“The Help”: In Defense of a White Woman Writing about Black Women
Apparently there was an uproar about Kathryn Stockett’s best-selling novel, The Help, about black maids oppressed by their white employees. Now that the movie’s out, the uproar is even louder. Tons of people (both white and black) have claimed the book is racist and historically inaccurate. Ms. Stockett isn’t doing too bad in spite of this—at a nearby speaking engagement, she was charging $65 for admission.
I pose the question, then, that my husband posed to me last night: why is it racist if a white woman writes about black women experiencing racism but not racist if a black woman writes about how white women treated black woman during a time of racism?
As a writer, I say Ms. Stockett is free to express her mind about her “fictionalized” book. (I’ve heard that The Help is really a fictionalized version of true stories from Mississippi.) It’s a novel which means that it’s fiction which means that it doesn’t need to be the most historically accurate book ever.
As a black woman, did The Help offend me? A little. I bristled during the first hundred pages of the book. Then I jumped to the end to see if the author had some kind of Afterword, which she did. I’m not sure I would have continued reading the book had I not read the Afterword. It makes me wonder whether Stockett was a little girl influenced by a black maid who just suddenly disappeared because her racist momma might have fired her and was atoning for her parents’ sins.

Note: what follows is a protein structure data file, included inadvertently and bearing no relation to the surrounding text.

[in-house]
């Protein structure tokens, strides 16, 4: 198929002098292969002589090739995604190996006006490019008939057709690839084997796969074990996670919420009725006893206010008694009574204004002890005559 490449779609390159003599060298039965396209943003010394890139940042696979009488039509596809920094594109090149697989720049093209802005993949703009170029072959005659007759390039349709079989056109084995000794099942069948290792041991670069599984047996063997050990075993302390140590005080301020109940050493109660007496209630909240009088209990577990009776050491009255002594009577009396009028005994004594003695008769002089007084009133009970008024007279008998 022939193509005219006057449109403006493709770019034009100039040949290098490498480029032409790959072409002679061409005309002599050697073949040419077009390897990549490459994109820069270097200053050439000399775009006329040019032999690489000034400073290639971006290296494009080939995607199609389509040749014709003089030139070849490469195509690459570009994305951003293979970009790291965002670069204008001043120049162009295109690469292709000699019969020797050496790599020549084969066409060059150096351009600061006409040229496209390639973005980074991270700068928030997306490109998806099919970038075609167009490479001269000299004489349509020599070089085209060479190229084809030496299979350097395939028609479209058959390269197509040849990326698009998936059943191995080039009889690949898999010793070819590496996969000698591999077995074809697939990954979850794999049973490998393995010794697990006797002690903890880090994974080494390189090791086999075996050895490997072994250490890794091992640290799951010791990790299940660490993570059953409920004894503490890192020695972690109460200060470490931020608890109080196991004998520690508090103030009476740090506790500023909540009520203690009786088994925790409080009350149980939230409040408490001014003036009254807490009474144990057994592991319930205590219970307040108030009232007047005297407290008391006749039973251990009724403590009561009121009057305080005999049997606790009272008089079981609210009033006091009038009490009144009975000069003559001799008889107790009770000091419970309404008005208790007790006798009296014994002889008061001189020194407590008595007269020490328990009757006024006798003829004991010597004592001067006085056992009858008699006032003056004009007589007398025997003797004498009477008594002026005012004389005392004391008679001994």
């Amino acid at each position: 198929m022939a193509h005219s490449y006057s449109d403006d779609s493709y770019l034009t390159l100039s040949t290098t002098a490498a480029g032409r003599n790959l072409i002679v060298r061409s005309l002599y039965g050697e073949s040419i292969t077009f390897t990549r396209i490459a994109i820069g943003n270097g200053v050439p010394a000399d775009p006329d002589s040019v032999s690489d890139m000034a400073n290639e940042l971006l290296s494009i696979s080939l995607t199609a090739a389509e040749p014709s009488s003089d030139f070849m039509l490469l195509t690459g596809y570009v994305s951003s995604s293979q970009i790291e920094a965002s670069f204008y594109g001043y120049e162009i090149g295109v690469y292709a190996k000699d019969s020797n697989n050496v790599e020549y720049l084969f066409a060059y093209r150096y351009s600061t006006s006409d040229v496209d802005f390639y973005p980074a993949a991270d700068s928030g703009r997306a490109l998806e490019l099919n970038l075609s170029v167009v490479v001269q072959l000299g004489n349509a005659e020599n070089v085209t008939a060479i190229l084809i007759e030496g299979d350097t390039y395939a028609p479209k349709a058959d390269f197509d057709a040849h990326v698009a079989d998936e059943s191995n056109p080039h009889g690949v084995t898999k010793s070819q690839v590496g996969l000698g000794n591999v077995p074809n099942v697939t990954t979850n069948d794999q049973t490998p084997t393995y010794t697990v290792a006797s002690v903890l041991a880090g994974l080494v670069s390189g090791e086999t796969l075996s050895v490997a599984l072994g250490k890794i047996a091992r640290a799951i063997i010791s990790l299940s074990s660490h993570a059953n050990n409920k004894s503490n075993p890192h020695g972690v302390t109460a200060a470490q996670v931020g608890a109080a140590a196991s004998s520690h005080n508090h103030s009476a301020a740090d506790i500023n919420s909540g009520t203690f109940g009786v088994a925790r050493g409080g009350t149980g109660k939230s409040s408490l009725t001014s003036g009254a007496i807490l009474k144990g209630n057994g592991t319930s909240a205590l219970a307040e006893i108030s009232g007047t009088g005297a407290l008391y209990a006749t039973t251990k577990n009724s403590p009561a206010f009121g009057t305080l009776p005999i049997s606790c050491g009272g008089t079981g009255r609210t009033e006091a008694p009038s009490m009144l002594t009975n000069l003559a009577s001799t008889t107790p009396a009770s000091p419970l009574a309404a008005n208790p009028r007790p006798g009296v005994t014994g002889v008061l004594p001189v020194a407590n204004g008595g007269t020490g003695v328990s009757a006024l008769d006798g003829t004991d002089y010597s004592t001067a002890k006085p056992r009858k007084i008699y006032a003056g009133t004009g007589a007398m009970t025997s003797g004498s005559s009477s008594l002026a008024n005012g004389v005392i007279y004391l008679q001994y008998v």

There is nothing Sambo-ish or overtly racist about this book. (Maybe the movie is different?) The main black women, Aibileen and Minny, are not idiots. I think Stockett happened to do a very good job of portraying black women who lived in the mundane: they were maids beholden to white employers who didn’t physically abuse them but still mistreated them. So these black women got back at them in a mundane way.
People complain that Skeeter is the white woman who “rescues” these black women. I see Skeeter as part of the majority ruling system that helped to make things right (again) in the a somewhat mundane way. She didn’t lobby Congress or hold hands with Minny and walk down the street in a march. She turned a racist institution upside down by publishing a book about black maids dishing on what it’s like to work in white households. Skeeter would have been nothing without the black maids who shared this information with her so no, they weren’t necessarily beholden to the “white woman” to “rescue” them.
America is a free country last I checked, and Stockett is free to write about black women as she imagines them just as Alice Walker is free to write about white women as she imagines them without being racist. Was there a lot about the civil rights movement that was left out? Heck yes! It’s very much (as Melissa Harris Perry argued against) Real Housewives of Jackson, Mississippi with a definite focus on the white women in the households. But there’s a lens that focuses in on the maids in those households too.
Black people are rarely (if ever) satisfied when white people write about racially sensitive times such as the early 1960s. White people don’t ever seem to get it right because they don’t seem to “understand” the plight of black people from those eras. But that’s what imaginations are for. And with the millions of black women in America during the 1960s, it leaves a world of possibilities.